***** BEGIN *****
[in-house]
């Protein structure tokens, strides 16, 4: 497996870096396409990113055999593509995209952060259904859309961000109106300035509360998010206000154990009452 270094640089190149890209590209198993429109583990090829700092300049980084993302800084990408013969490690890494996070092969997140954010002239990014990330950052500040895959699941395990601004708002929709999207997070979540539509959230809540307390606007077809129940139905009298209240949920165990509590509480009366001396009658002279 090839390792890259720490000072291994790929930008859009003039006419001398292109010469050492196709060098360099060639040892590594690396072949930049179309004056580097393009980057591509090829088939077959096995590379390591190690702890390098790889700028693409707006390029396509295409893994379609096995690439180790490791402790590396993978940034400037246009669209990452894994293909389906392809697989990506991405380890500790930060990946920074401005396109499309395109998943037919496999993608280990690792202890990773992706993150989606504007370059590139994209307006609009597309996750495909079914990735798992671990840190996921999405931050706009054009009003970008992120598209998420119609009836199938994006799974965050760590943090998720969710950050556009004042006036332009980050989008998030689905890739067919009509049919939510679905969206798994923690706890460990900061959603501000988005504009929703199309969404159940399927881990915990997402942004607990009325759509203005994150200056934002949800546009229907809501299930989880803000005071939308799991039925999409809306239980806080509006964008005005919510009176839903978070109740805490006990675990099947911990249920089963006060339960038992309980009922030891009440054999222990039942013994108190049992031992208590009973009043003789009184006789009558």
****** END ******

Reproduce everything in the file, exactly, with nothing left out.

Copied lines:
[in-house]
């Protein structure tokens, strides 16, 4: 497996870096396409990113055999593509995209952060259904859309961000109106300035509360998010206000154990009452 270094640089190149890209590209198993429109583990090829700092300049980084993302800084990408013969490690890494996070092969997140954010002239990014990330950052500040895959699941395990601004708002929709999207997070979540539509959230809540307390606007077809129940139905009298209240949920165990509590509480009366001396009658002279 090839390792890259720490000072291994790929930008859009003039006419001398292109010469050492196709060098360099060639040892590594690396072949930049179309004056580097393009980057591509090829088939077959096995590379390591190690702890390098790889700028693409707006390029396509295409893994379609096995690439180790490791402790590396993978940034400037246009669209990452894994293909389906392809697989990506991405380890500790930060990946920074401005396109499309395109998943037919496999993608280990690792202890990773992706993150989606504007370059590139994209307006609009597309996750495909079914990735798992671990840190996921999405931050706009054009009003970008992120598209998420119609009836199938994006799974965050760590943090998720969710950050556009004042006036332009980050989008998030689905890739067919009509049919939510679905969206798994923690706890460990900061959603501000988005504009929703199309969404159940399927881990915990997402942004607990009325759509203005994150200056934002949800546009229907809501299930989880803000005071939308799991039925999409809306239980806080509006964008005005919510009176839903978070109740805490006990675990099947911990249920089963006060339960038992309980009922030891009440054999222990039942013994108190049992031992208590009973009043003789009184006789009558």